i first moved to los angeles when i was 25, and as an actress, soon found myself on my first "real" film set. one day a bunch of us were sitting around talking, and inevitably the topic of age came up. I proudly volunteered mine. "I'm twenty-five!" A look of horror and astonishment passed across the other actress' face. She looked about my age. She quickly pulled me aside and whispered some words of advice: "in this industry, you should never ever ever tell somebody your age..." I remember listening to her, and from somewhere deep in my heart, i felt sorry for her. sorry that she would feel the need to deny some inherent truth about herself. "I will never succumb to that sort of thinking. I'm proud of who I am," I vowed.
Within 3 months, I was no longer 25. I was 19. 20. 21. 17 (!). I had become a professional age-lier. The town, the industry, something had gotten to me and i'd succumbed to the idea that my age was something to be ashamed of.
Of course, the first age-lie seemed innocent enough, just a li'l white lie. something i only did "professionally" because of my work. but little upon little, the effect built upon itself, was insidious, until i found myself lying to every one i met, whether they were 'in the industry' or not. i'd mastered the art of "the charming laugh-off" in order to avoid the how-old-are-you question. but avoiding the question was no better than outright lying-- either way, the message to myself was the same. and although outwardly this all seemed innocent enough, inwardly, something destructive and insidious had begun to take hold of me: a residual build up of shame, an erosion of self-respect and self-esteem. it was like every time i lied about my age, i was teaching myself that it was shameful to get older. that i had to hide part of myself. and the next lie only reinforced that idea. in essence, i was inflicting a verbal abuse upon myself, telling myself that, "as is," I wasn't good enough, that i was inferior to my previous (younger) self, and anyone else younger than me.
Now consciously, i would deny this to the death. i would claim that i was mentally/emotionally strong, proud, and full of self-esteem. i could talk circles around anyone challenging my emotional or spiritual strength and groundedness and blah blah blah. but after almost 10 years of this, i'd seen myself change from age not being an issue, to becoming embarrassed about it, even angry when my husband "outed" me for being my true age. i'd seen myself become embarrassed that i was "getting older." and around this time, a whispering began to stir in my soul. a gentle urging that i began to know as an undeniable truth: LYING ABOUT YOUR AGE BREEDS SHAME. and it was time to stop.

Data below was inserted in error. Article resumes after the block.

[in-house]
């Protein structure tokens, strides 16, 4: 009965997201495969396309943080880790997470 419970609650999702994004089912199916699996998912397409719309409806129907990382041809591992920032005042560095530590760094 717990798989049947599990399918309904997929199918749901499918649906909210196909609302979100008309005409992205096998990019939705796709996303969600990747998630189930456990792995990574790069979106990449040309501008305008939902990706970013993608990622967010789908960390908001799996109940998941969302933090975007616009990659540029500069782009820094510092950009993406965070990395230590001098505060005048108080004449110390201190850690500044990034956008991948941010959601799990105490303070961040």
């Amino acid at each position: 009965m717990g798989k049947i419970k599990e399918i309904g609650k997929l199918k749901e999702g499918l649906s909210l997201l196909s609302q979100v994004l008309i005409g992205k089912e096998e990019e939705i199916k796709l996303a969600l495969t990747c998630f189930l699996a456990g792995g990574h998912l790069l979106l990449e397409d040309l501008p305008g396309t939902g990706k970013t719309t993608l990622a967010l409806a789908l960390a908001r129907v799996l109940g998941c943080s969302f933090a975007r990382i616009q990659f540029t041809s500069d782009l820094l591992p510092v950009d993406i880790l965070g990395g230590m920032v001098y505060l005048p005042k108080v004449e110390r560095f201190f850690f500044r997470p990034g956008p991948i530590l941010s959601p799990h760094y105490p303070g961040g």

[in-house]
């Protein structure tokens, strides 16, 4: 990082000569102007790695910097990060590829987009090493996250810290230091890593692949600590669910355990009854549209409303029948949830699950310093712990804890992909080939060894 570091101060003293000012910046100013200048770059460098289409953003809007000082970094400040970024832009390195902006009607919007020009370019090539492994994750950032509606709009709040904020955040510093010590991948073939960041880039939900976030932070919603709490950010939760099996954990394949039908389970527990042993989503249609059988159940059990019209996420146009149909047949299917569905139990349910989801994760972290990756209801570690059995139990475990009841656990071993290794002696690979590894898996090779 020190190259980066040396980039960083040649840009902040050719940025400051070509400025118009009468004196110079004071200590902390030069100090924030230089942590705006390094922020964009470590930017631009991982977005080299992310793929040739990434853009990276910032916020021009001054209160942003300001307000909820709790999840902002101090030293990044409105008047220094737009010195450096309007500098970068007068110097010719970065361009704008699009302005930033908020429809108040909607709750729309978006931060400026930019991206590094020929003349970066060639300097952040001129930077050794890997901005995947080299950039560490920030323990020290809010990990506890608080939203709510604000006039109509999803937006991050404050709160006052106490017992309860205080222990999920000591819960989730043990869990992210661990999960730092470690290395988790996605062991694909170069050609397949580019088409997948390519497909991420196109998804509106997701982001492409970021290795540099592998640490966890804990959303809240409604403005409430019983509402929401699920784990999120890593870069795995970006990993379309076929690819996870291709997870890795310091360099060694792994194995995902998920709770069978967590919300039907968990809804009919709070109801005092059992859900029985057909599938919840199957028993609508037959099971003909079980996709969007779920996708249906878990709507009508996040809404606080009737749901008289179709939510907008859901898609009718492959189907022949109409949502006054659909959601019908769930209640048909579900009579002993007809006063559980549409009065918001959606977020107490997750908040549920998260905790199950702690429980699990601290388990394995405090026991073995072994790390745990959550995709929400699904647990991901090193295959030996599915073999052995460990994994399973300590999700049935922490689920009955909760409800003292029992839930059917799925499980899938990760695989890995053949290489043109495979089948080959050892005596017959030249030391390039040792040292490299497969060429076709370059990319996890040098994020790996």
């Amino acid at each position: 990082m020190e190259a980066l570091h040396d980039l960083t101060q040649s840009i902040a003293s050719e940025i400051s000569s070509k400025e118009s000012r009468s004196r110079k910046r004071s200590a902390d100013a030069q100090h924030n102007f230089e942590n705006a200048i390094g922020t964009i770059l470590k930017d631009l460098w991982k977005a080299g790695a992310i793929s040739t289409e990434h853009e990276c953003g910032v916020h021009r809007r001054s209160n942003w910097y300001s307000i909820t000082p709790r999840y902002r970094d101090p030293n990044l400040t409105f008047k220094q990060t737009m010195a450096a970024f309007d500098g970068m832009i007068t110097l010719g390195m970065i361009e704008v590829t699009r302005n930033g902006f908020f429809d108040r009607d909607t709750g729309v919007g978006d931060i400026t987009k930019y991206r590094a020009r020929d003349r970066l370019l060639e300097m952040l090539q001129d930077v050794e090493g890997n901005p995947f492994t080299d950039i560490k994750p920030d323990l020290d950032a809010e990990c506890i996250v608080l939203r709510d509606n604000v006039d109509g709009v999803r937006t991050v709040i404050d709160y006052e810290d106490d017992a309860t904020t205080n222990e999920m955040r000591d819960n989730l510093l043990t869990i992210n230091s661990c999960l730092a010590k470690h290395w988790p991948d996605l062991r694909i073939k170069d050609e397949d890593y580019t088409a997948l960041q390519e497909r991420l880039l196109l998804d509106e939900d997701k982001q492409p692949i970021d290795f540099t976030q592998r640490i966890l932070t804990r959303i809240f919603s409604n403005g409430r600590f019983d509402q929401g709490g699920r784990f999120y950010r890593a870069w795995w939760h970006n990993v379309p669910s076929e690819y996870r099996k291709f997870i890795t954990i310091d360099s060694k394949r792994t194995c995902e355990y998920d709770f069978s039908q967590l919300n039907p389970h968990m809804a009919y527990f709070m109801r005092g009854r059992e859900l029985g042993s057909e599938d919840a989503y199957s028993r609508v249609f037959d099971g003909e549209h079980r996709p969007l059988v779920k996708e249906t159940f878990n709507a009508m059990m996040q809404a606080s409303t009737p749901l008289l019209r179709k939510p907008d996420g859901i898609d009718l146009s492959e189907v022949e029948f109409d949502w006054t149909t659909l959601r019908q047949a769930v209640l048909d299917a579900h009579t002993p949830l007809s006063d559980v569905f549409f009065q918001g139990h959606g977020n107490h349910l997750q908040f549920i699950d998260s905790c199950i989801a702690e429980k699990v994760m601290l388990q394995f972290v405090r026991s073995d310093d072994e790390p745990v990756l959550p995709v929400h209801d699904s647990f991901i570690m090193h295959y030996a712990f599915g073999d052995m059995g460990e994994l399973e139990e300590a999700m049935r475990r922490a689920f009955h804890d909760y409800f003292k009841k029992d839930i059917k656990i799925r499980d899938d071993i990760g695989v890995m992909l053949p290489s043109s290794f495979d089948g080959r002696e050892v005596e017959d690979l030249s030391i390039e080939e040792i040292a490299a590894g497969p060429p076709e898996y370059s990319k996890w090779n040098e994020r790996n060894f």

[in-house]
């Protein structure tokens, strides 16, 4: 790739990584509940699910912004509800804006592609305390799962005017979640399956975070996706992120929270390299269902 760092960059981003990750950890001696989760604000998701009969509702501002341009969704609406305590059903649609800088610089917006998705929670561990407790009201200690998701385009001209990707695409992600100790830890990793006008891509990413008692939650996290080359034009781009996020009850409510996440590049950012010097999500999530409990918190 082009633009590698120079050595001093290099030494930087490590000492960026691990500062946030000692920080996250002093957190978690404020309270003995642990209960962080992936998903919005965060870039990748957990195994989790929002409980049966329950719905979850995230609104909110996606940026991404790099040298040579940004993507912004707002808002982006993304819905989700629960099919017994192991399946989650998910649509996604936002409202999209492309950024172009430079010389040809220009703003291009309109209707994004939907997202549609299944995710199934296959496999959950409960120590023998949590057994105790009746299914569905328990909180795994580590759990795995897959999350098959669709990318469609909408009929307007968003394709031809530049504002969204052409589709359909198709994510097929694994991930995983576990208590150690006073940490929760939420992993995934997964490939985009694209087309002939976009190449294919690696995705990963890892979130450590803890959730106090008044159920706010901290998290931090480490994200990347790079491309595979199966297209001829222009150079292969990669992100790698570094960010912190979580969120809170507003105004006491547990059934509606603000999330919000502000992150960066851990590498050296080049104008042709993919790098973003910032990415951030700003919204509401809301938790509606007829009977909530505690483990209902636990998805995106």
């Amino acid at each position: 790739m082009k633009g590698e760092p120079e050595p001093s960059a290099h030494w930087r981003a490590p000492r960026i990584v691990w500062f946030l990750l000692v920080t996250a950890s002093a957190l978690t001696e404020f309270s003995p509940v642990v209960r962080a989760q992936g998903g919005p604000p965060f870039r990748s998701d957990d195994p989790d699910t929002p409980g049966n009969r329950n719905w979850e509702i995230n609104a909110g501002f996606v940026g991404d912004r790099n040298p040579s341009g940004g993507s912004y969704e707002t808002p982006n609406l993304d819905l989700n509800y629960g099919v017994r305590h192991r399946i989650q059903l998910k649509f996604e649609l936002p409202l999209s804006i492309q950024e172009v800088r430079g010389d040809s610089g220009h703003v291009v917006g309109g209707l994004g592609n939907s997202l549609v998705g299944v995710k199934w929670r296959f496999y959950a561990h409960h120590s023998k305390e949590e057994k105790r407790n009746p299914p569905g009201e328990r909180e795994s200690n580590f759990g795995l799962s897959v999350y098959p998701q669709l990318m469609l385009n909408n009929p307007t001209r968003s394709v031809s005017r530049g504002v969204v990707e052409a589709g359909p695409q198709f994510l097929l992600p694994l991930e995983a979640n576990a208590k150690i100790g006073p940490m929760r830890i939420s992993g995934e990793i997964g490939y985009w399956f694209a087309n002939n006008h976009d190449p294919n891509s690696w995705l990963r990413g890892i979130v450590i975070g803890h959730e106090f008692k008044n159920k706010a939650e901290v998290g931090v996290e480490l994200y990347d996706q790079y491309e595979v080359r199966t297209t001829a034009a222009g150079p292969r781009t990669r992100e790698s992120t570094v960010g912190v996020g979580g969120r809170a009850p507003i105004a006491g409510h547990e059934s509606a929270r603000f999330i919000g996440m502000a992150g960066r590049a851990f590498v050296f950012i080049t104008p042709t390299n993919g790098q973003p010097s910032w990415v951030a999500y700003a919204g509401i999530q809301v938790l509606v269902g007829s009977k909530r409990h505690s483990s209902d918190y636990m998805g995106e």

so for my 35th birthday, i gave myself the present of self-acceptance. i began, uncomfortably--very uncomfortably--at first, to tell the truth about my age. i wanted to test my theory. would the truth 'set me free' of all this shame and embarrassment? i wondered what mysteries, joys, possibilities i had denied myself by not honoring the truth of where i was for all those years.
i have a daugther now, and i think of her.... would i ever in a million years look at her and think she was somehow "better" at 2 months than now at 9 mos? as a 4 yr old than a 2 year old? Of course not. But at what age does this start? 12? 15? 23? at what age does society start inflicting its erroneous age-ism upon us, upon our children? most teenagers wear their age as a badge of honor. superiority, even. but at some point, some nebulous age, the messages from society begin to creep in and do their damage. at what age do young girls (and maybe boys?) start learning from society that their worth dwindles as their age progresses? i can think of no women more radiant, admirable, beautiful, than my mother and my grandmothers. and yet, i'd been unable to apply this same vision to myself for so many years.
yesterday i was at the park with my daughter, and was literally stopped in my tracks by the beautiful woman i saw leaning upon the fence: she was no "beauty" by traditional standards -- i'm guessing in her 60s, stooped, pouchy stomach, her face flat and nose long like a monkey's-- and yet, she was beautiful. her weathered, brown face held the grace of all ages, her eyes like quiet mountains. she seemed a radiant poem, standing there.
how do i instill in my daughter that each age, each stage in life, brings its own unique gifts? and to honor herself and others through each stage? that there is beauty in diversity? to expand her vision, her perception, to see the beauty in all its myriad facets?
for starters, i point out the beautiful, stooped woman at the park. i teach through example, learning to accept myself, joyfully, for my age and whatever stage of living i am in.
so now, two years into "age-rehab", i stand and state to you the truth: my name is megan, and i am 37 years old.